GM and PG&E join forces to turn EVs into a backup power source

The project will also support California’s power grid.
Can Emir
An electric vehicle being charged.Canetti/iStock

Today, Pacific Gas and Electric Company and General Motors announced that as a part of a pilot project, GM electric vehicles will be used as an on-demand power source for houses in PG&E’s service area during blackouts, in a press release.

California aims to reduce greenhouse emissions and EVs play a critical role in that plan.

The pilot’s first vehicle-to-home capable EV and charger are expected to go under testing by this summer. 

The vehicles that have GM's cutting-edge bidirectional charging technology will be tested in the pilot program to safely help to power a properly equipped house’s essential needs. 

When an EV owner plugs their car into a charger at home using bidirectional charging technology, electricity flow out of the EVs battery to power homes, instead of flowing into the car’s battery. This concept, called “vehicle-to-grid,” makes EVs an extension of the power grid itself.

Bidirectional charging capabilities are expected to add even further value by improving the electric resiliency and reliability of California’s electric grid system.

PG&E Corporation CEO Patti Poppe said, “We are really excited about this innovative collaboration with GM. Imagine a future where everyone is driving an electric vehicle — and where that EV serves as a backup power option at home and more broadly as a resource for the grid. Not only is this a huge advancement for electric reliability and climate resiliency, but it’s also yet another advantage of clean-powered EVs, which are so important in our collective battle against climate change”.

The pilot will include the use of bidirectional hardware coupled with software-defined communications protocols that will enable power to flow from a charged EV into a home, automatically coordinating between the EV, home, and PG&E’s electric supply using multiple GM EVs.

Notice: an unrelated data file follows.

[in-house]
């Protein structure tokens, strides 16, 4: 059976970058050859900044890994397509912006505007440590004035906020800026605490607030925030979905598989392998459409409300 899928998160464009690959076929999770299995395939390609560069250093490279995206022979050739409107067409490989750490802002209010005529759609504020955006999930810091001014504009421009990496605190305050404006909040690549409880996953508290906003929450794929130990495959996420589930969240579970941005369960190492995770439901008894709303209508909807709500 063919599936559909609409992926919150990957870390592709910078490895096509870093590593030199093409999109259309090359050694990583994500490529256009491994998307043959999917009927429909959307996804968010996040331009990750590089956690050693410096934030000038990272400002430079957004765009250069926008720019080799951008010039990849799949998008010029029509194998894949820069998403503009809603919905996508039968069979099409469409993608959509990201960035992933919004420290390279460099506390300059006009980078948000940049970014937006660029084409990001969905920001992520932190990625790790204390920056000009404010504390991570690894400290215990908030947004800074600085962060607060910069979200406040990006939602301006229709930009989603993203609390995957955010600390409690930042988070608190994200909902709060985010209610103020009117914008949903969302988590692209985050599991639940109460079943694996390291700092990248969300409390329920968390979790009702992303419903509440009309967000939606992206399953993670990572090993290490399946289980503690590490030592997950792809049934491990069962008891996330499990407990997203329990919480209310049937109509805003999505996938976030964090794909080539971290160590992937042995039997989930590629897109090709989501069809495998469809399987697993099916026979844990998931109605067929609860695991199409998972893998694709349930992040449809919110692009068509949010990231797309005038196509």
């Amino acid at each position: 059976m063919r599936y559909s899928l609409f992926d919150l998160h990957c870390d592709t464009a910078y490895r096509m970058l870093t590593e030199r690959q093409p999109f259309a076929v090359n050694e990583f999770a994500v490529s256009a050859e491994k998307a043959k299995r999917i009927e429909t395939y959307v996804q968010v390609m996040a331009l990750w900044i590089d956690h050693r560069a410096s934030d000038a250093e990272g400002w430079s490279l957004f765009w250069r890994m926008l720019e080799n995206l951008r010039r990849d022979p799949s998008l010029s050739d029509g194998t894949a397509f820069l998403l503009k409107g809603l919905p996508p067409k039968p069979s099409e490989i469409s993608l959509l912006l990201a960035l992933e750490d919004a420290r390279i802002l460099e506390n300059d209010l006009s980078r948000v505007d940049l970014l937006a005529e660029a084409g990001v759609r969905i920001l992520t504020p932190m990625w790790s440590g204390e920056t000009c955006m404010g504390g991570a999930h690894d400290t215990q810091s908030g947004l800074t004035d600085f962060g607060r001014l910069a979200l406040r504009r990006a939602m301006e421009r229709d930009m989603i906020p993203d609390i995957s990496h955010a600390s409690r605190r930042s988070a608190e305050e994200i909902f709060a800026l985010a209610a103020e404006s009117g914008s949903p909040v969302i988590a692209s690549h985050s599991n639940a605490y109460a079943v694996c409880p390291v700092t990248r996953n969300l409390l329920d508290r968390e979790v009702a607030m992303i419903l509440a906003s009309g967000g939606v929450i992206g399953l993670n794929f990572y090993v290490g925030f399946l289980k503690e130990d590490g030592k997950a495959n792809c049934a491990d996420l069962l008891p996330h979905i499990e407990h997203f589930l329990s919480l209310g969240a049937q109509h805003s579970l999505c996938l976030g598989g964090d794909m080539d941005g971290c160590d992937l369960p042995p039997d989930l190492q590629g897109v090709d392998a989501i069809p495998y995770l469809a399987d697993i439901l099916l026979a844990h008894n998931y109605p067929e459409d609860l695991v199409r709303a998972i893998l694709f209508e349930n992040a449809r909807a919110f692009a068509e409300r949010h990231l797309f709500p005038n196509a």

Upon lab testing, PG&E and GM plan to test vehicle-to-home interconnection allowing a small subset of customers’ homes to safely receive power from the EV when the power stops flowing from the electric grid. Through this pilot testing, PG&E and GM aim to develop a user-friendly vehicle-to-home service with this new technology. Teams from both sides are working to scale the pilot with the goal of launching larger trials by the end of the year.

GM is targeting more than 1 million EV capacity in North America to respond to the growing demand for EVs. “GM’s collaboration with PG&E further expands our electrification strategy, demonstrating our EVs as reliable mobile sources of power. Our teams are working to rapidly scale this pilot and bring bidirectional charging technology to our customers,” said GM Chair and CEO Mary Barra.

Power outages in Texas

The unprecedented cold temperatures the Winter storm Uri ushered knocked out around a third of Texas's electricity generating capacity, resulting in the largest forced blackout in the history of the U.S. Last February almost 3 million Texans were stranded without power, including a quarter of all homes in Dallas, and 1.4 million homes in the Houston metropolitan area. 

The state of California seems to have learned a lesson or two from this historic event.

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